Hypothetical Homestead

simplicity, self-reliance, financial independence

Merry Christmas

Merry Christmas. We are so excited to continue our positive momentum into the new year and hope that you and your family are ready to do the same. The Christmas season is a time for rest around the Homestead. We have some simple traditions that we enjoy but the focus is always on rest, recuperation, and planning for the future together.

We thought we should share some of these traditions and how they further our primary goals; simplicity, self-reliance, and financial independence.


We cut a tree. A Christmas tree does not need to be perfect. No tree is perfect just like no Christmas is perfect. Financial Independence is not furthered by spending hundreds of dollars on a synthetic tree nor spending $40-$50 dollars on a farmed tree (exceptions can be made for charity tree sales). Just drive out to the closest middle-of-nowhere near you and cut down a tree. It’s really as simple as that so don’t overthink it.


We spend several days cooking meals from scratch. Cooking with your family is a wonderful thing. There really is no replacement for preparing and sharing a meal. This year we have decided to only eat at home during the Christmas season. To help this along, we stocked up on fresh groceries; enough so we won’t have to leave the house for weeks 🙂 That sweet haul on the kitchen island? About $100 and will easily provide about 40 meals.

Frugal-Homestead-Pro-Tip: buy yourself a grade B turkey. Just as delicious as a fancier bird only with minor cosmetic differences (torn skin, missing wing, that kind of thing). The upshot is a delicious turkey that can be had for at least half the price.


We love the radio. It is too easy to stream Netflix 18 hours a day when hanging around the house. Lord knows we are guilty of this too (thanks Making a Murderer). To help avoid this, we consciously try to read and listen to the radio more. One of our hard-and-fast traditions is to listen to Alan Maitland read The Shepherd every Christmas eve before bed. Corny? Yep. Awesome? Absolutely.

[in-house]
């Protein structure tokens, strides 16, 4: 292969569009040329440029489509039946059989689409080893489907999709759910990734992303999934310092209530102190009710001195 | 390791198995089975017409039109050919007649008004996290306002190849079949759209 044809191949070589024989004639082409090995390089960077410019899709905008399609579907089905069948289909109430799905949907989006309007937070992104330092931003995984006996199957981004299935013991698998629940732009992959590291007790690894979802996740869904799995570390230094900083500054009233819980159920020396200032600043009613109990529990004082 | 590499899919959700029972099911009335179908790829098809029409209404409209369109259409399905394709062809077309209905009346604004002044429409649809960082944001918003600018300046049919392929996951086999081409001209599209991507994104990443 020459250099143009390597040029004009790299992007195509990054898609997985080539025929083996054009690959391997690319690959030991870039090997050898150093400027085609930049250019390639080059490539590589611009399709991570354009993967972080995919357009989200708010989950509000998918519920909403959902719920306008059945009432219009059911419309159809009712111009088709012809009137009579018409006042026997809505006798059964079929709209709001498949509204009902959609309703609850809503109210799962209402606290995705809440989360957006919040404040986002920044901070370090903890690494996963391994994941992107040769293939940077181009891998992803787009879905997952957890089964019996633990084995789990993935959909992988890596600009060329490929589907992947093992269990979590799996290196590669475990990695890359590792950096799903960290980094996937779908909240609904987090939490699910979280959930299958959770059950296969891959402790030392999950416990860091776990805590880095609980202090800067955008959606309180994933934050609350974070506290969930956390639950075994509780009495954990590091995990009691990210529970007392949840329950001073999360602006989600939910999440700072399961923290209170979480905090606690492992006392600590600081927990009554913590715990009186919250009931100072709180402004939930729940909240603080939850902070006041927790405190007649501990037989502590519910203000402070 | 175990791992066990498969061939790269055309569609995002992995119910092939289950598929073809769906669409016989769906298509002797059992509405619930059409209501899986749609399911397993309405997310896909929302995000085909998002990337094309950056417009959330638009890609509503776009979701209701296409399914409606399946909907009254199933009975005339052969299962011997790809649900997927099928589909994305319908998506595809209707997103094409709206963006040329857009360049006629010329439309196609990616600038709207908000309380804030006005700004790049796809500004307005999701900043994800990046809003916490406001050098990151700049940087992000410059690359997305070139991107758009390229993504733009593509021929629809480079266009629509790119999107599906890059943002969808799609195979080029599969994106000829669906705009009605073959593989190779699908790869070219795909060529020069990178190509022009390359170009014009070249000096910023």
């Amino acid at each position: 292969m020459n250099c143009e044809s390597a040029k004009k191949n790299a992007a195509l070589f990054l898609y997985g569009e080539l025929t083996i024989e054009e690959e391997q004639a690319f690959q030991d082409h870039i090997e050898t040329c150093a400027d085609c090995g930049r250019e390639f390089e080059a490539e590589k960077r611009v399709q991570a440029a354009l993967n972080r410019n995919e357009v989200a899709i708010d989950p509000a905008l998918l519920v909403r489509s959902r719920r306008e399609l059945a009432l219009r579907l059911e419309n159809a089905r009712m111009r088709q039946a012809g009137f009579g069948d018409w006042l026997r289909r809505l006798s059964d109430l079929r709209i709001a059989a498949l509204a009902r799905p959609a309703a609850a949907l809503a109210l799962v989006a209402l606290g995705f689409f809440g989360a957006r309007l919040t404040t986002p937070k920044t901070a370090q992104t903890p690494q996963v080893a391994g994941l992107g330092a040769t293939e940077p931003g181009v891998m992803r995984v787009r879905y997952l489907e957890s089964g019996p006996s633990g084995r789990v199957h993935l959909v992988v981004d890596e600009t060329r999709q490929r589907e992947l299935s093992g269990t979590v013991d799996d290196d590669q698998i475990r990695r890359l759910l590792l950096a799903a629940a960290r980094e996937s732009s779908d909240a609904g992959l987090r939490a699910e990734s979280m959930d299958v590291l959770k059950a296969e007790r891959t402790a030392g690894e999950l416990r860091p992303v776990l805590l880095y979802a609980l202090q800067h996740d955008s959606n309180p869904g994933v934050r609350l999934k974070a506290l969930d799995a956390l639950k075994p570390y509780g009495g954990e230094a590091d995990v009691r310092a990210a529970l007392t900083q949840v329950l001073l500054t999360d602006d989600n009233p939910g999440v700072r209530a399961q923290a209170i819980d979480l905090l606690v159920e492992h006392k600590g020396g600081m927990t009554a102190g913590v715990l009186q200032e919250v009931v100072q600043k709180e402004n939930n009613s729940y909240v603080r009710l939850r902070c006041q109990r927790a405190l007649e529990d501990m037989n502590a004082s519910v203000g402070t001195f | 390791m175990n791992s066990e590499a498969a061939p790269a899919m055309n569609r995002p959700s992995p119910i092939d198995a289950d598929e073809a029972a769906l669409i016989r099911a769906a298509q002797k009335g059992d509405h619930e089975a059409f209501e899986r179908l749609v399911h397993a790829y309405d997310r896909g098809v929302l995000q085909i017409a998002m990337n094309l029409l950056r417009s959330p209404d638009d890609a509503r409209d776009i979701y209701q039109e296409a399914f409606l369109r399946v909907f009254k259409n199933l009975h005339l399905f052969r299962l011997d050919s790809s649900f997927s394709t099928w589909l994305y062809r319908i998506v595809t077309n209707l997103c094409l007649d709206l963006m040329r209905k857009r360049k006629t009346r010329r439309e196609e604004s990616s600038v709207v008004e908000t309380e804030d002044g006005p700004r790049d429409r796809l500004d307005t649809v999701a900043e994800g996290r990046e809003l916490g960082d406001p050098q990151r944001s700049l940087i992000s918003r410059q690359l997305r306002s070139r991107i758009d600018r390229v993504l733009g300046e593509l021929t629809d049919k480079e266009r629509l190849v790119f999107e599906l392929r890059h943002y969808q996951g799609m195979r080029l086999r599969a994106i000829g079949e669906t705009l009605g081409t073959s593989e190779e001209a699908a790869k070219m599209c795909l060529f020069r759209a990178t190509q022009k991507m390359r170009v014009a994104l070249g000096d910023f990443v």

We spend time defining mutual goals. This is our important Christmas tradition. The break we each set aside for each other allows us to review our past year and focus on what we want to accomplish in the future. Setting mutual goals ensures we are both in tune with what is really important as individuals and a family. It takes time to discuss and clearly define such goals so don’t rush. Write your goals down. Stick them to the fridge. Focus on them when you are confused about the absurdity of life (happens to us every 3 days or so).


That’s pretty much it. Our simple Christmas in a nutshell. What you won’t find are lots of needless gifts being exchanged, trashy/fire hazard decorations around the house, or credit-card-induced stress. On the homestead, Christmas is a time to rest and refocus on what is truly important. We hope our traditions can be a benefit to you and your family as well. Merry Christmas and all the best in 2017.

Maggie keeping a watchful eye out for consumerism



  1. Merry Christmas Steve and Jenn,

    I have enjoyed reading your blogs since I found out about your site. It almost feels like spying on you guys. lol The articles always leave me pondering. Anything that does that has to be good.

    I hope this note finds you both well. I’m the east coast for Christmas. We just returned from the annual Boxing Day pilgrimage to Trinity Bay. Sorry you couldn’t be there but wanted to let you know we were thinking of you. All seems well over there.

    All the best in the new year and I look forward to reading more articles in 2017.

    Brad and Rhonda
    Kippers, NL

    • Mr. Hypothetical Homestead

      26-December-2016 at 6:39 pm

      Thanks Brad and Rhonda! Really nice to hear from you. We really missed the pilgrimage this year as well but we are enjoying Christmas in NB. And it isn’t spying if you comment 🙂 Glad you are enjoying the articles, we certainly have more to come in 2017!

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